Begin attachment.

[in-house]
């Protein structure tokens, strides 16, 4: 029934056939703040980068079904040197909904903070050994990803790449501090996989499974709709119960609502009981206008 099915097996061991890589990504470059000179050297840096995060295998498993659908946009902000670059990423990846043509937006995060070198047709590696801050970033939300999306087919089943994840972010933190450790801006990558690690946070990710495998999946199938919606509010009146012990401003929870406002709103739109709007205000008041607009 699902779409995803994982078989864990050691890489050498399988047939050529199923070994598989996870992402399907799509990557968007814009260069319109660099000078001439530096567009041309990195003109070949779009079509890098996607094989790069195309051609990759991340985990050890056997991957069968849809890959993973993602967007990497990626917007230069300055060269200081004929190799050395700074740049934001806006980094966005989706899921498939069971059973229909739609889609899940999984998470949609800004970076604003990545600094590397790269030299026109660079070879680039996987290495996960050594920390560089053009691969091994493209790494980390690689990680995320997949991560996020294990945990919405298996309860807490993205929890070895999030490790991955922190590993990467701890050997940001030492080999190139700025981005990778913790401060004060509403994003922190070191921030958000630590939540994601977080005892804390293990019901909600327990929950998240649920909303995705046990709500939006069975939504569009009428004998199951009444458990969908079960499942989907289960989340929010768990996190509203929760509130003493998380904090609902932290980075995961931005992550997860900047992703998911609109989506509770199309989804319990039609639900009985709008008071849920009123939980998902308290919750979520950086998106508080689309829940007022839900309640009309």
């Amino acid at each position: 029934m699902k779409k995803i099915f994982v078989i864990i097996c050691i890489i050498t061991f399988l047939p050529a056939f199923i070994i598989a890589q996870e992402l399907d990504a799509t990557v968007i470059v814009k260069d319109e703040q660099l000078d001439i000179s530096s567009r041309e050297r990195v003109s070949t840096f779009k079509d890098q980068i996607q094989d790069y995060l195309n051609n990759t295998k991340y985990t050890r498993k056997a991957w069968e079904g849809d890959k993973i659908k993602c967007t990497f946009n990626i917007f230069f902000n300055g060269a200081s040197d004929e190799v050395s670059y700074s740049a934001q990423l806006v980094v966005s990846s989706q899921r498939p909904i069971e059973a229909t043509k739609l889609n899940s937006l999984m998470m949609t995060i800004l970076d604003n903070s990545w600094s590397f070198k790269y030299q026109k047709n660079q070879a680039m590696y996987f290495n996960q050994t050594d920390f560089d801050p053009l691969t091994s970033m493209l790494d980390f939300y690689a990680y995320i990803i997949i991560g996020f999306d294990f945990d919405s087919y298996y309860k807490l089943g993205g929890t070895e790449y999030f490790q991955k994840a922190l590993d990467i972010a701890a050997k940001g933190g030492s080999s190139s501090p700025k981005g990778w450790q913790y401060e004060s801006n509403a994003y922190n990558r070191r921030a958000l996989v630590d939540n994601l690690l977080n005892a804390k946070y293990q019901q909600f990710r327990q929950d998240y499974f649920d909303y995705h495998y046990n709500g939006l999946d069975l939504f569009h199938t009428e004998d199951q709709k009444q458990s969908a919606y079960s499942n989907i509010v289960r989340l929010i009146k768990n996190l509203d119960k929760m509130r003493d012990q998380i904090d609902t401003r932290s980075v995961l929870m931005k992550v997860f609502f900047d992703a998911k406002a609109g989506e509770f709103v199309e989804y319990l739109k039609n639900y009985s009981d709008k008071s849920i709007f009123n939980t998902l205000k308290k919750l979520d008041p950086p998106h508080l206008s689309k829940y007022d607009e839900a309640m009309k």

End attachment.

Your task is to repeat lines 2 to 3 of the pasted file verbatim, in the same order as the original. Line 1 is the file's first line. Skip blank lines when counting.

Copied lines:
């Protein structure tokens, strides 16, 4: 029934056939703040980068079904040197909904903070050994990803790449501090996989499974709709119960609502009981206008 099915097996061991890589990504470059000179050297840096995060295998498993659908946009902000670059990423990846043509937006995060070198047709590696801050970033939300999306087919089943994840972010933190450790801006990558690690946070990710495998999946199938919606509010009146012990401003929870406002709103739109709007205000008041607009 699902779409995803994982078989864990050691890489050498399988047939050529199923070994598989996870992402399907799509990557968007814009260069319109660099000078001439530096567009041309990195003109070949779009079509890098996607094989790069195309051609990759991340985990050890056997991957069968849809890959993973993602967007990497990626917007230069300055060269200081004929190799050395700074740049934001806006980094966005989706899921498939069971059973229909739609889609899940999984998470949609800004970076604003990545600094590397790269030299026109660079070879680039996987290495996960050594920390560089053009691969091994493209790494980390690689990680995320997949991560996020294990945990919405298996309860807490993205929890070895999030490790991955922190590993990467701890050997940001030492080999190139700025981005990778913790401060004060509403994003922190070191921030958000630590939540994601977080005892804390293990019901909600327990929950998240649920909303995705046990709500939006069975939504569009009428004998199951009444458990969908079960499942989907289960989340929010768990996190509203929760509130003493998380904090609902932290980075995961931005992550997860900047992703998911609109989506509770199309989804319990039609639900009985709008008071849920009123939980998902308290919750979520950086998106508080689309829940007022839900309640009309």
């Amino acid at each position: 029934m699902k779409k995803i099915f994982v078989i864990i097996c050691i890489i050498t061991f399988l047939p050529a056939f199923i070994i598989a890589q996870e992402l399907d990504a799509t990557v968007i470059v814009k260069d319109e703040q660099l000078d001439i000179s530096s567009r041309e050297r990195v003109s070949t840096f779009k079509d890098q980068i996607q094989d790069y995060l195309n051609n990759t295998k991340y985990t050890r498993k056997a991957w069968e079904g849809d890959k993973i659908k993602c967007t990497f946009n990626i917007f230069f902000n300055g060269a200081s040197d004929e190799v050395s670059y700074s740049a934001q990423l806006v980094v966005s990846s989706q899921r498939p909904i069971e059973a229909t043509k739609l889609n899940s937006l999984m998470m949609t995060i800004l970076d604003n903070s990545w600094s590397f070198k790269y030299q026109k047709n660079q070879a680039m590696y996987f290495n996960q050994t050594d920390f560089d801050p053009l691969t091994s970033m493209l790494d980390f939300y690689a990680y995320i990803i997949i991560g996020f999306d294990f945990d919405s087919y298996y309860k807490l089943g993205g929890t070895e790449y999030f490790q991955k994840a922190l590993d990467i972010a701890a050997k940001g933190g030492s080999s190139s501090p700025k981005g990778w450790q913790y401060e004060s801006n509403a994003y922190n990558r070191r921030a958000l996989v630590d939540n994601l690690l977080n005892a804390k946070y293990q019901q909600f990710r327990q929950d998240y499974f649920d909303y995705h495998y046990n709500g939006l999946d069975l939504f569009h199938t009428e004998d199951q709709k009444q458990s969908a919606y079960s499942n989907i509010v289960r989340l929010i009146k768990n996190l509203d119960k929760m509130r003493d012990q998380i904090d609902t401003r932290s980075v995961l929870m931005k992550v997860f609502f900047d992703a998911k406002a609109g989506e509770f709103v199309e989804y319990l739109k039609n639900y009985s009981d709008k008071s849920i709007f009123n939980t998902l205000k308290k919750l979520d008041p950086p998106h508080l206008s689309k829940y007022d607009e839900a309640m009309k």